- Documentation of Decision Not to Investigate
If the DO decides that an investigation is not warranted, the RIO shall secure and maintain for 7 years after the termination of the inquiry sufficiently detailed documentation of the inquiry to permit a later assessment by relevant oversight bodies of the reasons why an investigation was not conducted.
- Decision by Deciding Official
VII. Conducting the Investigation
- Initiation and Purpose
The investigation must begin within 30 calendar days after the determination by the DO that an investigation is warranted. The purpose of the investigation is to develop a factual record by exploring the allegations in detail and examining the evidence in depth, leading to recommended findings on whether research misconduct has been committed, by whom, and to what extent. The investigation will also determine whether there are additional instances of possible research misconduct that would justify broadening the scope beyond the initial allegations. The findings of the investigation must be set forth in an investigation report.
- Notifying Respondent and Oversight Bodies; Sequestration of Research Records
On or before the date on which the investigation begins, the RIO must notify the respondent in writing of the allegations to be investigated. The RIO must also give the respondent written notice of any new allegations of research misconduct within a reasonable amount of time of deciding to pursue allegations not addressed during the inquiry or in the initial notice of the investigation.
Depending on the source of the funding, he may also be required to notify a relevant oversight body of the decision to begin the investigation and provide them with a copy of the inquiry report. The RIO will, prior to notifying respondent of the allegations, take steps to obtain custody of and sequester in a secure manner all research records and evidence that were not previously sequestered during the inquiry.
- Appointment of the Investigation Committee
The RIO, in consultation with other institutional officials as appropriate, will appoint an investigation committee and the committee chair within 10 days of the notification to the respondent that an investigation is planned or as soon thereafter as practicable. The investigation committee must consist of individuals who do not have unresolved conflicts of interest with those involved with the investigation and should include individuals with the appropriate scientific expertise to evaluate the evidenceand issues related to the allegation, interview the respondent and complainant and conduct the investigation. These individuals may be scientists, administrators, subject matter experts, lawyers, orother qualified persons, and they maybe from inside or outside the institution. Individuals appointed to the investigation committee may also have served on the inquiry committee.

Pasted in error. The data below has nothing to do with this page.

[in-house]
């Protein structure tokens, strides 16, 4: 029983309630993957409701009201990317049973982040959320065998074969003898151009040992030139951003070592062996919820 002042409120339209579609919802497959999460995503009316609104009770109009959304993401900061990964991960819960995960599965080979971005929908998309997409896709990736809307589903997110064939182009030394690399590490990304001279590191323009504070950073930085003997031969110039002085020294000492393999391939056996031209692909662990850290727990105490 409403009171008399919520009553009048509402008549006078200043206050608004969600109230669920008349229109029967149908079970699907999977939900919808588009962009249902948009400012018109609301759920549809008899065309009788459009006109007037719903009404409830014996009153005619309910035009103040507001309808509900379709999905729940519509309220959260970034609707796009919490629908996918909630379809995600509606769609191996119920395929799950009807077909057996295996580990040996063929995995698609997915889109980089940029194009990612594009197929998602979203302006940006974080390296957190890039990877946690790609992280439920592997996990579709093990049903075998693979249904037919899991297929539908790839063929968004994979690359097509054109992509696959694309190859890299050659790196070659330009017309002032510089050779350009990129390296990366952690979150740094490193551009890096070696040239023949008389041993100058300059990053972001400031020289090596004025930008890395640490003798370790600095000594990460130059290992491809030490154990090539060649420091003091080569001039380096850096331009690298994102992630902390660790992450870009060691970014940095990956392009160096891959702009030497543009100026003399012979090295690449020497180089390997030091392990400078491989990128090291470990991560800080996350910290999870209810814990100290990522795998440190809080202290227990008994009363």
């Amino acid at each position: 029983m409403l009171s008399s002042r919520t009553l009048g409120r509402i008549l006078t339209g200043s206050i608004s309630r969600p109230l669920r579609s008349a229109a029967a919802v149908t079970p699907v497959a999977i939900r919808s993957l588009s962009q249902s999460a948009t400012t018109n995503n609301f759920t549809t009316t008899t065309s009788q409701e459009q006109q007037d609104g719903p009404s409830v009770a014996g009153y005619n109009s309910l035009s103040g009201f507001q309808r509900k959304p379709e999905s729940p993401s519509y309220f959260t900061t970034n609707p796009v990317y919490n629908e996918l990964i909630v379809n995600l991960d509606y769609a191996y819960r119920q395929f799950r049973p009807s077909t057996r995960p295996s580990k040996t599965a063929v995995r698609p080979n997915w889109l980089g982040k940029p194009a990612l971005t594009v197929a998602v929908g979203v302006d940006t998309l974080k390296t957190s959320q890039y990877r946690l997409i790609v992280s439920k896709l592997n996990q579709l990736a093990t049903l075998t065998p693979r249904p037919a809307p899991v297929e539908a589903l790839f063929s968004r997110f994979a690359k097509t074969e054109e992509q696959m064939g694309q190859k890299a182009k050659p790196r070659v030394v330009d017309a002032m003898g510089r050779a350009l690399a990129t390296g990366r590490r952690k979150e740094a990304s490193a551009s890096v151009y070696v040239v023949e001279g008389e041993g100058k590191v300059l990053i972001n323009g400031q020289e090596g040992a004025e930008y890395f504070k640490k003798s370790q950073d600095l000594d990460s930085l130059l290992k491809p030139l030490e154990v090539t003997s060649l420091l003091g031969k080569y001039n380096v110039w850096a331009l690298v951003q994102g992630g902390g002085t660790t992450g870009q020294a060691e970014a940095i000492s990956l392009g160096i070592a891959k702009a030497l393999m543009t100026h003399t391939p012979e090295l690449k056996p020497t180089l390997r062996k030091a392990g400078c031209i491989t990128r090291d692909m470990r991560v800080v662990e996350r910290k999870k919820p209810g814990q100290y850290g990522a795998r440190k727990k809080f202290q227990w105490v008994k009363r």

- Charge to the Committee and the First Meeting
- Charge to the Committee
The RIO will define the subject matter of the investigation in a written charge to the committee that:
- Describes the allegations and related issues identified during the inquiry;
- Identifies the respondent;
- Informs the committee that it must conduct the investigation as prescribed in this policy;
- Defines research misconduct;
- Informs the committee that it must evaluate the evidence and testimony to determine whether, based on a preponderance of the evidence, research misconduct occurred and, if so, the type and extent of it and who was responsible;
- Informs the committee that in order to determine that the respondent committed research misconduct it must find that a preponderance of the evidence establishes that research misconduct, as defined in this policy, occurred and that the respondent committed the research misconduct intentionally, knowingly, or recklessly; and
- Informs the committee that it must prepare or direct the preparation of a written investigation report.
- During the investigation, if additional information becomes available that substantially changes the subject matter of the investigation or would suggest additional respondents, the committee will notify the Research Integrity Officer, who will determine whether it is necessary to notify the respondent of the new subject matter or to provide notice to additional respondents.
The RIO will convene the first meeting of the investigation committee to review the charge, the inquiry report, and the prescribed procedures and standards for the conduct of the investigation, including the necessity for confidentiality and for developing a specific investigation plan. The investigation committee will be provided with a copy of this policy and The RIO will be available throughout the investigation to advise the committee as needed.
The investigation committee will be appointed and the process initiated within 30 days of the completion of the inquiry, if findings from that inquiry provide a sufficient basis for conducting an investigation.
The investigation committee and the RIO must:
- Use diligent efforts to ensure that the investigation is thorough and sufficiently documented and includes examination of all relevant research records and evidence;
- Take reasonable steps to ensure an impartial and unbiased investigation to the maximum extent practical;
- Interview each respondent, complainant, and anyone else who it has deemed relevant and in possession of information regarding the investigation; and
- Pursue significant issues and leads discovered that are determined relevant to the investigation, including evidence of any additional instances of possible research misconduct, and continue the investigation to completion.